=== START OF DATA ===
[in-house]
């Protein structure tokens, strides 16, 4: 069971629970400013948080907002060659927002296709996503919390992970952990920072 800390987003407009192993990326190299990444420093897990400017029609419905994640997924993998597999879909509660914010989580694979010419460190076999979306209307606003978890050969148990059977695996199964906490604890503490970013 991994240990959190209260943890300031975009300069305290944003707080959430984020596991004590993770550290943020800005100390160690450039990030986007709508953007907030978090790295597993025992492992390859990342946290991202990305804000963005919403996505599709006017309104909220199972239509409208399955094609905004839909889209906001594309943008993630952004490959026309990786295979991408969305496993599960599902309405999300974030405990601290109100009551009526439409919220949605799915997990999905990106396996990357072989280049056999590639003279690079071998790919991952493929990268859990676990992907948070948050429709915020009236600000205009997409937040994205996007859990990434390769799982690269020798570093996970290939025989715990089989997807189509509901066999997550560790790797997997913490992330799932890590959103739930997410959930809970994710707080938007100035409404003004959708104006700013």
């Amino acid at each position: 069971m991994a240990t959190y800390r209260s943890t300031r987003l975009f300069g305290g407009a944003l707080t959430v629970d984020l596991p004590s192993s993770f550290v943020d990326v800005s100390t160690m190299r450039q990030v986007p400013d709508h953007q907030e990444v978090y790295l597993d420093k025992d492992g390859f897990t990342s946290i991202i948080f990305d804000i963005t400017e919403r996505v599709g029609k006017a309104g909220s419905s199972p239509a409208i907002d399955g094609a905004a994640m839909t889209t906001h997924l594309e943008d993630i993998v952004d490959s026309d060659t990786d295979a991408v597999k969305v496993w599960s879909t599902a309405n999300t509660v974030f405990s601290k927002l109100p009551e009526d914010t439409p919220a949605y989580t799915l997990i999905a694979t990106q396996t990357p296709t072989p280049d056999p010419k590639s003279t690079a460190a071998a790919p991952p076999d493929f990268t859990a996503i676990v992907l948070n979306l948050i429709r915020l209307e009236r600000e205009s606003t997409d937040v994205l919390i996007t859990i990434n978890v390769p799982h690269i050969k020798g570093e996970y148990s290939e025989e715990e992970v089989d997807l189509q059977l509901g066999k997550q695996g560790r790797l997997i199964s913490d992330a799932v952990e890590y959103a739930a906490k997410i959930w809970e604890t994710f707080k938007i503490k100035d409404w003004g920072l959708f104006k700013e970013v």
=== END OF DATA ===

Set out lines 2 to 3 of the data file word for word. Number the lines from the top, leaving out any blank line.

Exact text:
């Protein structure tokens, strides 16, 4: 069971629970400013948080907002060659927002296709996503919390992970952990920072 800390987003407009192993990326190299990444420093897990400017029609419905994640997924993998597999879909509660914010989580694979010419460190076999979306209307606003978890050969148990059977695996199964906490604890503490970013 991994240990959190209260943890300031975009300069305290944003707080959430984020596991004590993770550290943020800005100390160690450039990030986007709508953007907030978090790295597993025992492992390859990342946290991202990305804000963005919403996505599709006017309104909220199972239509409208399955094609905004839909889209906001594309943008993630952004490959026309990786295979991408969305496993599960599902309405999300974030405990601290109100009551009526439409919220949605799915997990999905990106396996990357072989280049056999590639003279690079071998790919991952493929990268859990676990992907948070948050429709915020009236600000205009997409937040994205996007859990990434390769799982690269020798570093996970290939025989715990089989997807189509509901066999997550560790790797997997913490992330799932890590959103739930997410959930809970994710707080938007100035409404003004959708104006700013």
């Amino acid at each position: 069971m991994a240990t959190y800390r209260s943890t300031r987003l975009f300069g305290g407009a944003l707080t959430v629970d984020l596991p004590s192993s993770f550290v943020d990326v800005s100390t160690m190299r450039q990030v986007p400013d709508h953007q907030e990444v978090y790295l597993d420093k025992d492992g390859f897990t990342s946290i991202i948080f990305d804000i963005t400017e919403r996505v599709g029609k006017a309104g909220s419905s199972p239509a409208i907002d399955g094609a905004a994640m839909t889209t906001h997924l594309e943008d993630i993998v952004d490959s026309d060659t990786d295979a991408v597999k969305v496993w599960s879909t599902a309405n999300t509660v974030f405990s601290k927002l109100p009551e009526d914010t439409p919220a949605y989580t799915l997990i999905a694979t990106q396996t990357p296709t072989p280049d056999p010419k590639s003279t690079a460190a071998a790919p991952p076999d493929f990268t859990a996503i676990v992907l948070n979306l948050i429709r915020l209307e009236r600000e205009s606003t997409d937040v994205l919390i996007t859990i990434n978890v390769p799982h690269i050969k020798g570093e996970y148990s290939e025989e715990e992970v089989d997807l189509q059977l509901g066999k997550q695996g560790r790797l997997i199964s913490d992330a799932v952990e890590y959103a739930a906490k997410i959930w809970e604890t994710f707080k938007i503490k100035d409404w003004g920072l959708f104006k700013e970013v």